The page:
Security, is there an app for that? EU’s cyber-security agency highlights risks & opportunities of smartphones
Written by Ct R. Hamith   
Monday, 18 April 2011 07:02

A new ENISA report identifies the top security risks and opportunities of smartphone use and gives practical security advice for businesses, consumers and governments. Top risks include spyware, poor data cleansing when recycling phones, accidental data leakage, and unauthorised premium-rate phonecalls and SMSs.

Worldwide smartphone sales doubled last year (Gartener) and 80 million were sold worldwide in Q3 2010 alone: ENISA’s new report on smartphone security risks and opportunities is timely. If you are one of the hundreds of millions of smartphone users worldwide, you probably spend more time with your phone than your spouse: with its array of applications and sensors, it may even know more about you. These new life-partners are now an essential tool across all sections of society, from top government officials to business and consumers. They are famous for their diversity of functions; a smartphone can be contactless wallet, a camera/videophone, a barcode reader, an email client, or a way of accessing social networks.

“Given the growing importance of smartphones for EU businesses, governments and citizens, we consider it essential to assess their security and privacy implications.” Says Prof. Dr. Udo Helmbrecht, Executive Director of ENISA.

In its new report, ENISA analyses the key security opportunities and risks. Some of the key risks are:

  • Accidental leakage of sensitive data – e.g. through GPS data attached to images.
  • Data theft by malicious apps and from stolen, lost or decommissioned phones.
  • “Diallerware” – malicious software which steals money through unauthorized phonecalls.
  • Overload of network infrastructures by smartphone applications.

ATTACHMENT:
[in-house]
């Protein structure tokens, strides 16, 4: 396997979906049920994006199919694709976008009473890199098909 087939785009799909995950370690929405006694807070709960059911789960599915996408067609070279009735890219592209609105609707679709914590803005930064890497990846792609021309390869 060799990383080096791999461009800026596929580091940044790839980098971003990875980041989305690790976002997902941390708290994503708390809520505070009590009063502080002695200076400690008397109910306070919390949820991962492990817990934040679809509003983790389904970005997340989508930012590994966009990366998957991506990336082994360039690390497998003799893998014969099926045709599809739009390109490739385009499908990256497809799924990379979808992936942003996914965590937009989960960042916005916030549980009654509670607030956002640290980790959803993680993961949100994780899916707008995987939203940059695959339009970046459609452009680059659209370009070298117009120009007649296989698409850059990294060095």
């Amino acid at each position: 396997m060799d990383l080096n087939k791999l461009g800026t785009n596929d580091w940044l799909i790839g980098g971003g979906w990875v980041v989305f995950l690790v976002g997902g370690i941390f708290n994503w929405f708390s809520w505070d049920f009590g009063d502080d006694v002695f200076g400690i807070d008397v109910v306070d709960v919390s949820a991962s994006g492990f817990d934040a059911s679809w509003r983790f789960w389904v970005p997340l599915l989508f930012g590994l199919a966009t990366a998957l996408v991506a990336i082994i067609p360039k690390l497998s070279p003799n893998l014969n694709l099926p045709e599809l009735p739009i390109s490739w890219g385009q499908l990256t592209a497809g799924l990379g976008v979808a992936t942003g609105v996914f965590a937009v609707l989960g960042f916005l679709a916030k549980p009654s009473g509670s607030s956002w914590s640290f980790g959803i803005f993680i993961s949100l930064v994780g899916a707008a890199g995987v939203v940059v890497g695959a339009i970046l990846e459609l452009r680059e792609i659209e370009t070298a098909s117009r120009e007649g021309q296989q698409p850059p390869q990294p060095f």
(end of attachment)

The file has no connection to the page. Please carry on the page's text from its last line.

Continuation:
In terms of opportunities, backup is often very well integrated into smartphone platforms, making it easy to recover data if the phone is lost or stolen. Another opportunity lies in the use of app stores: “Most smartphone users only install 3rd party software through controlled software distribution channels.” Says Dr. Marnix Dekker co-author of the report.

The most important result of the report is a comprehensive set of strategies for securing smartphones. “Smartphones are goldmine of sensitive and personal information – it’s vital to understand how to maintain our control over this data. We’ve designed our recommendations to plug into a typical security policy” says Dr. Giles Hogben, co-author of the report.

The report has recommendations for business, top officials and consumers – and for dealing with security risks of mixing these roles.

- Dec 10, 2010 – http:// enisa.europa.eu

Last Updated ( Friday, 22 April 2011 06:14 )

Did You Know

arrow Identity theft is the top consumer complaint in the USA according to the Federal Trade Commission.

arrow US consumers reported fraud loss totalling more than $1.1 billion in 2006.

arrow Credit card fraud (25%) was the most common form of reported identity theft in the US in 2006.

arrow More than 100 000 people are affected by identity theft each year in the UK

arrow According to Privacy Rights Clearinghouse, more than 350 data loss incidents involving more than 140 million records have occurred since February 2005

arrow Organisations are obliged by law to take take adequate steps to ensure the proper disposal of data

You are here  :